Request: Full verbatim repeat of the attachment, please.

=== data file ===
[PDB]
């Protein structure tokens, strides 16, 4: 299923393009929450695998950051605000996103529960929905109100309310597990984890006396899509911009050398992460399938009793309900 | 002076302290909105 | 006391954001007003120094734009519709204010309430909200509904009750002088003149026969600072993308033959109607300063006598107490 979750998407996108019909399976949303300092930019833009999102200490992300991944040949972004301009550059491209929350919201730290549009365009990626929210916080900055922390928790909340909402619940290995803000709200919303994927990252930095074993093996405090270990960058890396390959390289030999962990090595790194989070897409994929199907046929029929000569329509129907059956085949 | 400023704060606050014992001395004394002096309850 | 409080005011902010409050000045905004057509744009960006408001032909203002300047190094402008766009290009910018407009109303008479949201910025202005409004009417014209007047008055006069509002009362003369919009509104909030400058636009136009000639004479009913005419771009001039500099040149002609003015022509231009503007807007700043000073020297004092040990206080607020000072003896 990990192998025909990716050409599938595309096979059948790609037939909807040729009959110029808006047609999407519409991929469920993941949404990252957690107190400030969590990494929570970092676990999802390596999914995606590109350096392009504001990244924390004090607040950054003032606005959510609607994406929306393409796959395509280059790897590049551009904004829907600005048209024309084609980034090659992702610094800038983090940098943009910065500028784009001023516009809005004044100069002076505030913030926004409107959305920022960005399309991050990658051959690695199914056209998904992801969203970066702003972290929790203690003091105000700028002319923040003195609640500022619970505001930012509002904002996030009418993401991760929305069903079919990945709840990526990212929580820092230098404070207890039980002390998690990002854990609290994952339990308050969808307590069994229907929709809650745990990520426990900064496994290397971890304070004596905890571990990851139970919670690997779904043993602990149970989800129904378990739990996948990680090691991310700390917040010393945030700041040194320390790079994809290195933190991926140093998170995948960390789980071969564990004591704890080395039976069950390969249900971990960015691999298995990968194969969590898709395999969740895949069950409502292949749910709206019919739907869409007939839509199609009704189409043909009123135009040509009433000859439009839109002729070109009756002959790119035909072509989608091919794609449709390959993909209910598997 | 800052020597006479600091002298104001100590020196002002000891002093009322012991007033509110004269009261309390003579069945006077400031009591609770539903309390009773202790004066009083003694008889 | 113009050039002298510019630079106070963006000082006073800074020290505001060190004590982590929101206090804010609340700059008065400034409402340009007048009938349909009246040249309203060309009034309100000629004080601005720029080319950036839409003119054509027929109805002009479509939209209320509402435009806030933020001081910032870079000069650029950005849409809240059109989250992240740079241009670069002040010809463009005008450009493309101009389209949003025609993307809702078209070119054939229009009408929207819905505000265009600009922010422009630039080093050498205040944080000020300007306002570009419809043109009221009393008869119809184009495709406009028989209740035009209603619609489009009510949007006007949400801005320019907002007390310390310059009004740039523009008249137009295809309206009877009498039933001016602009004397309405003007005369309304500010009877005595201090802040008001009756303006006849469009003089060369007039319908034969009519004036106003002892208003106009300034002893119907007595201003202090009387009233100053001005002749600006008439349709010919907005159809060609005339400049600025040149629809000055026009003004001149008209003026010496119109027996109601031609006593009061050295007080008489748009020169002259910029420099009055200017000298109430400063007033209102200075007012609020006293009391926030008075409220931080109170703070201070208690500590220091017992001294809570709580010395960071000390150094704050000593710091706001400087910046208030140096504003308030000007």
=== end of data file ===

[PDB]
């Protein structure tokens, strides 16, 4: 299923393009929450695998950051605000996103529960929905109100309310597990984890006396899509911009050398992460399938009793309900 | 002076302290909105 | 006391954001007003120094734009519709204010309430909200509904009750002088003149026969600072993308033959109607300063006598107490 979750998407996108019909399976949303300092930019833009999102200490992300991944040949972004301009550059491209929350919201730290549009365009990626929210916080900055922390928790909340909402619940290995803000709200919303994927990252930095074993093996405090270990960058890396390959390289030999962990090595790194989070897409994929199907046929029929000569329509129907059956085949 | 400023704060606050014992001395004394002096309850 | 409080005011902010409050000045905004057509744009960006408001032909203002300047190094402008766009290009910018407009109303008479949201910025202005409004009417014209007047008055006069509002009362003369919009509104909030400058636009136009000639004479009913005419771009001039500099040149002609003015022509231009503007807007700043000073020297004092040990206080607020000072003896 990990192998025909990716050409599938595309096979059948790609037939909807040729009959110029808006047609999407519409991929469920993941949404990252957690107190400030969590990494929570970092676990999802390596999914995606590109350096392009504001990244924390004090607040950054003032606005959510609607994406929306393409796959395509280059790897590049551009904004829907600005048209024309084609980034090659992702610094800038983090940098943009910065500028784009001023516009809005004044100069002076505030913030926004409107959305920022960005399309991050990658051959690695199914056209998904992801969203970066702003972290929790203690003091105000700028002319923040003195609640500022619970505001930012509002904002996030009418993401991760929305069903079919990945709840990526990212929580820092230098404070207890039980002390998690990002854990609290994952339990308050969808307590069994229907929709809650745990990520426990900064496994290397971890304070004596905890571990990851139970919670690997779904043993602990149970989800129904378990739990996948990680090691991310700390917040010393945030700041040194320390790079994809290195933190991926140093998170995948960390789980071969564990004591704890080395039976069950390969249900971990960015691999298995990968194969969590898709395999969740895949069950409502292949749910709206019919739907869409007939839509199609009704189409043909009123135009040509009433000859439009839109002729070109009756002959790119035909072509989608091919794609449709390959993909209910598997 | 800052020597006479600091002298104001100590020196002002000891002093009322012991007033509110004269009261309390003579069945006077400031009591609770539903309390009773202790004066009083003694008889 | 113009050039002298510019630079106070963006000082006073800074020290505001060190004590982590929101206090804010609340700059008065400034409402340009007048009938349909009246040249309203060309009034309100000629004080601005720029080319950036839409003119054509027929109805002009479509939209209320509402435009806030933020001081910032870079000069650029950005849409809240059109989250992240740079241009670069002040010809463009005008450009493309101009389209949003025609993307809702078209070119054939229009009408929207819905505000265009600009922010422009630039080093050498205040944080000020300007306002570009419809043109009221009393008869119809184009495709406009028989209740035009209603619609489009009510949007006007949400801005320019907002007390310390310059009004740039523009008249137009295809309206009877009498039933001016602009004397309405003007005369309304500010009877005595201090802040008001009756303006006849469009003089060369007039319908034969009519004036106003002892208003106009300034002893119907007595201003202090009387009233100053001005002749600006008439349709010919907005159809060609005339400049600025040149629809000055026009003004001149008209003026010496119109027996109601031609006593009061050295007080008489748009020169002259910029420099009055200017000298109430400063007033209102200075007012609020006293009391926030008075409220931080109170703070201070208690500590220091017992001294809570709580010395960071000390150094704050000593710091706001400087910046208030140096504003308030000007």